Paying for College

Impact of Roth Conversions on College Aid

Converting an IRA to a Roth could affect the amount of funding your child receives for school.

I’d like to convert a traditional IRA to a Roth, but my son will be going to college soon. Will converting the IRA affect our chances of getting financial aid?

It might. Even though IRA balances aren’t counted as assets in the federal financial-aid formula, converting a traditional IRA to a Roth could affect your financial-aid award because the money you convert will increase your taxable income for the year.

If you plan to apply for financial aid in the next few years, you may want to time your Roth conversion carefully, warns IRA expert Ed Slott. If your child is a high school senior, this year’s financial-aid application is unaffected because it reflects your 2009 income, But when you file for financial aid next year, a 2010 conversion could have an impact. Even if your child is a sophomore or a junior, a conversion in 2010 could affect your college-aid award if you take advantage of the opportunity to spread the tax bill for the conversion over 2011 and 2012.

If you decide to make the conversion anyway, contact the financial-aid administrators at the colleges to which your child is applying and explain that your income looks unusually high because you converted a traditional IRA to a Roth. Although there isn’t a space on the Free Application for Federal Student Aid (FAFSA) to note the Roth conversion, aid administrators are allowed to use their professional judgment to decide whether or not to count the conversion in your income, says Haley Chitty, spokesman for the National Association of Student Financial Aid Administrators. “It’s important for families to make sure that the financial-aid office is aware of it,” he says. “Different schools will handle it differently.”

Chitty recommends contacting the colleges to explain your situation as soon as your FAFSA has been processed and you’ve received your federal student-aid report, rather than waiting until you get your aid award from the college. “Some may be able to adjust your award upfront, and some may wait until you get your aid award to make any changes,” he says.

If you’ve already converted a traditional IRA to a Roth and you’re worried that the extra 2010 income could cost your family valuable college aid, remember that you can undo the conversion -- basically switch the account back to a traditional IRA -- any time before you file your 2010 tax return next spring. Doing so will eliminate the conversion income so you don’t have to report it on your student aid application.

For more information about Roth IRA conversions, see our Roth Conversions for Everyone special report. Also see our Paying for College special report for information about saving and paying for college.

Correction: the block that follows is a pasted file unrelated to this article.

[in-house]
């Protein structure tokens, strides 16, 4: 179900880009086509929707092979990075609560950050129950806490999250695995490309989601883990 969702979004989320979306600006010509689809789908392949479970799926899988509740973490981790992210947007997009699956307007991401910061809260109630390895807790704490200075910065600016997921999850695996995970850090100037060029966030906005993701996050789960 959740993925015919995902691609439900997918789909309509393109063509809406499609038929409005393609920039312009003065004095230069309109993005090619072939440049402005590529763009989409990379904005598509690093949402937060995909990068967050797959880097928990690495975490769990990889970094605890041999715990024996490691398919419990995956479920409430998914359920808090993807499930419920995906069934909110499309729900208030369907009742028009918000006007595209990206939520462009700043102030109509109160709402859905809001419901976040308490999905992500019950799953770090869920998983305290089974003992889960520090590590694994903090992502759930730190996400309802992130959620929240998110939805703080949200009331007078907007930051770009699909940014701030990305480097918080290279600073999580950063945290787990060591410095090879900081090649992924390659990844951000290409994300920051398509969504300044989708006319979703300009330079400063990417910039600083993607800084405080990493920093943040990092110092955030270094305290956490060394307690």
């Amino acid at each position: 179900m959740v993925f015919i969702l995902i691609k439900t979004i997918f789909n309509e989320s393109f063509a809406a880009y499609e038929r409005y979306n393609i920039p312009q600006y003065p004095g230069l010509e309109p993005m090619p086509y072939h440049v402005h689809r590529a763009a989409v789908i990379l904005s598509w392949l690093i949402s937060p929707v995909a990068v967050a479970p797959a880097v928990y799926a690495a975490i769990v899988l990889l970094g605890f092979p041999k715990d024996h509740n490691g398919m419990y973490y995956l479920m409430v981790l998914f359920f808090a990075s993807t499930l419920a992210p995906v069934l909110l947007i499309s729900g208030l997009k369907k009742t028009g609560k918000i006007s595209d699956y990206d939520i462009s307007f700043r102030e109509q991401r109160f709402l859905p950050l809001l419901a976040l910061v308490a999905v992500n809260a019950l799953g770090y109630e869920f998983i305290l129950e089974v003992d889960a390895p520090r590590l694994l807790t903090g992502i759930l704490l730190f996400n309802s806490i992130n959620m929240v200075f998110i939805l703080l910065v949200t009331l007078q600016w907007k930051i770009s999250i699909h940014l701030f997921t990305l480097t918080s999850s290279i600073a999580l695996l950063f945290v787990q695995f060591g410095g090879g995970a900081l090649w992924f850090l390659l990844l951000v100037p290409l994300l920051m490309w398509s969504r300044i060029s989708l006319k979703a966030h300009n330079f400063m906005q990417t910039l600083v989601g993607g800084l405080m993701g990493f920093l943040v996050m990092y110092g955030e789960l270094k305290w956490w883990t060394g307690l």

Most Popular

When Could We Get a Third Stimulus Check?
Coronavirus and Your Money

When Could We Get a Third Stimulus Check?

President Biden and others in Congress are pushing for a third-round of stimulus checks, but it might be a while before we get them.
January 20, 2021
Where's My Stimulus Check? Use the IRS's "Get My Payment" Portal to Get an Answer
Coronavirus and Your Money

Where's My Stimulus Check? Use the IRS's "Get My Payment" Portal to Get an Answer

The IRS has an online tool that lets you track the status of your second stimulus check.
January 18, 2021
20 Best Stocks to Buy for the Joe Biden Presidency
stocks to buy

20 Best Stocks to Buy for the Joe Biden Presidency

Joe Biden has been sworn in as America's 46th president. These are 20 of the best stocks to own under the new administration.
January 20, 2021

Recommended

Biden Extends Student Loan Relief, Is Loan Forgiveness Next?
Coronavirus and Your Money

Biden Extends Student Loan Relief, Is Loan Forgiveness Next?

On his first day as president, Joe Biden continued the suspension of student loan payments until October.
January 22, 2021
What Could 2021 Hold for Your Finances?
retirement planning

What Could 2021 Hold for Your Finances?

After a wild 2020, many of us are ready for a fresh start in the new year.
January 22, 2021
Don’t Have a Pension? The SECURE Act Could Help
retirement planning

Don’t Have a Pension? The SECURE Act Could Help

If you’re worried about retirement, the SECURE Act has a lot to offer. It has several provisions to allow people to save more, for more years — and it…
January 22, 2021
12 Ways the Biden Stimulus Package Could Put (or Keep) Money in Your Pocket
Coronavirus and Your Money

12 Ways the Biden Stimulus Package Could Put (or Keep) Money in Your Pocket

President Biden's "American Rescue Plan" includes several proposals to assist people financially harmed by the pandemic.
January 20, 2021